A changing role for central banks?
Thomas Jordan, Vice-Chairman of the Governing Board of the Swiss National Bank
Welcome Event Master of Banking and Finance, St. Gallen, 22.09.2010
Complete textPDF (105 KB)
The stable economic growth and low inflation of the last two decades could not prevent the emergence of vast imbalances in the global financial system, as the financial and economic crisis clearly showed. Such massive economic shocks are bound to have an impact on how central banks work. Nevertheless, ensuring price stability remains the top priority of central banks.
The crisis made it evident that central banks have an effective set of instruments that can be used to mitigate the negative impact of financial crises. The unconventional measures used in this regard also proved to be effective. Yet despite these measures, the cost of the crisis remains enormous. One central conclusion, therefore, is that more attention needs to be paid to crisis prevention in order to improve the stability of financial systems. However, monetary policy instruments are only suitable up to a point in countering the emergence of financial imbalances. Hence, a different approach is needed. Strengthening macroprudential regulation is one plausible option. Macroprudential regulation takes account of systemic risks in the financial sector through action geared to reducing such risks. As yet, however, there is little experience of this type of regulation. It is therefore vital that we act prudently and gradually when implementing any new measures, and that we give ourselves adequate time. The first step is to define clear and realistic mandates and objectives and to evaluate possible instruments. Collaboration between the various authorities involved – both nationally and internationally – is also of crucial importance.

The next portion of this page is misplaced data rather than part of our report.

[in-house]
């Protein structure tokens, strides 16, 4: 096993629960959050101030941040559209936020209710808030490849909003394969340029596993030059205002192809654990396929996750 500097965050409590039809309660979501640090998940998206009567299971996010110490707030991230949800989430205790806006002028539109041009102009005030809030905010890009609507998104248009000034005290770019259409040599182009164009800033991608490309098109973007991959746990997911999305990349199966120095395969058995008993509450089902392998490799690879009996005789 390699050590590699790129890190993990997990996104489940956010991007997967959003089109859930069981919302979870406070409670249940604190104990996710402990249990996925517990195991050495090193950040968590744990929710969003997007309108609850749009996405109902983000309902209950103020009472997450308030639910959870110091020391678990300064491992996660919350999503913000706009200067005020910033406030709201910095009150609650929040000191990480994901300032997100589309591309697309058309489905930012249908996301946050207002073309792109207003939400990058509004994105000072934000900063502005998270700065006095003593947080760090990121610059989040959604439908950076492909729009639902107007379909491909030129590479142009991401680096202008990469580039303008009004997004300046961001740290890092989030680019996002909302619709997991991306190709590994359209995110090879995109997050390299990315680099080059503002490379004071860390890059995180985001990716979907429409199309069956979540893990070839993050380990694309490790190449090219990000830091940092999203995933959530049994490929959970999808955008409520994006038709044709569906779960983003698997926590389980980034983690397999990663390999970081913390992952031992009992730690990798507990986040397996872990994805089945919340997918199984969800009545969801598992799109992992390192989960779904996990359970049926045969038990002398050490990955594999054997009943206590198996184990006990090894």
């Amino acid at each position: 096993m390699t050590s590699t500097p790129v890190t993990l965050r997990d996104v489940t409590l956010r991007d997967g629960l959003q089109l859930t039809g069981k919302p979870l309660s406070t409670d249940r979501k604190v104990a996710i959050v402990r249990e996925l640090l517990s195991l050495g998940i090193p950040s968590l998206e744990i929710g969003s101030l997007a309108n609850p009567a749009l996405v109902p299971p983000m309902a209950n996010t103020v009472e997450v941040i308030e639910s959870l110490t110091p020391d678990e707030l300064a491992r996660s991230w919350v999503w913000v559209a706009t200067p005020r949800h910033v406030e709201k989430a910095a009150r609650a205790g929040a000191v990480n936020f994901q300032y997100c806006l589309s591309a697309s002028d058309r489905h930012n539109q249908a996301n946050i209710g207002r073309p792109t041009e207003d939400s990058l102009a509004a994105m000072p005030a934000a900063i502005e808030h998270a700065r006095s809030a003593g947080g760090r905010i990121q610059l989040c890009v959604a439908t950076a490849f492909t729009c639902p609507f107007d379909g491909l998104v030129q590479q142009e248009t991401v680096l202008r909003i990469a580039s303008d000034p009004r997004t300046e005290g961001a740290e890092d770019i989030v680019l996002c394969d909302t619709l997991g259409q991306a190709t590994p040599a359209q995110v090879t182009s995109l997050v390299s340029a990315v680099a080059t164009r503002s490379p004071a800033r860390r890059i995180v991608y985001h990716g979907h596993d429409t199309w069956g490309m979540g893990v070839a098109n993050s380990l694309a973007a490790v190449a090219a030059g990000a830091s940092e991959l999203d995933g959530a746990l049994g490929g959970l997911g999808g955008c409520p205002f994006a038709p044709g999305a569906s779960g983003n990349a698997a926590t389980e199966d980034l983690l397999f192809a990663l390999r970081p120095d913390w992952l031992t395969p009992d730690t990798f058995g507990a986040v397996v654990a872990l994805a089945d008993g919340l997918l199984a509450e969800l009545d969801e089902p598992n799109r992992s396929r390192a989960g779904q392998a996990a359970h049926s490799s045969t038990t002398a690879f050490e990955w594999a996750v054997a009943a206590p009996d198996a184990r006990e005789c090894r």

Overall, we need to create conditions that allow the timely application of suitable instruments to counter emergent financial instabilities. These instruments would essentially supplement our set of monetary policy instruments. Within this framework, the SNB would be able to make an optimum contribution to ensuring that both objectives – price stability and financial stability – can be simultaneously addressed.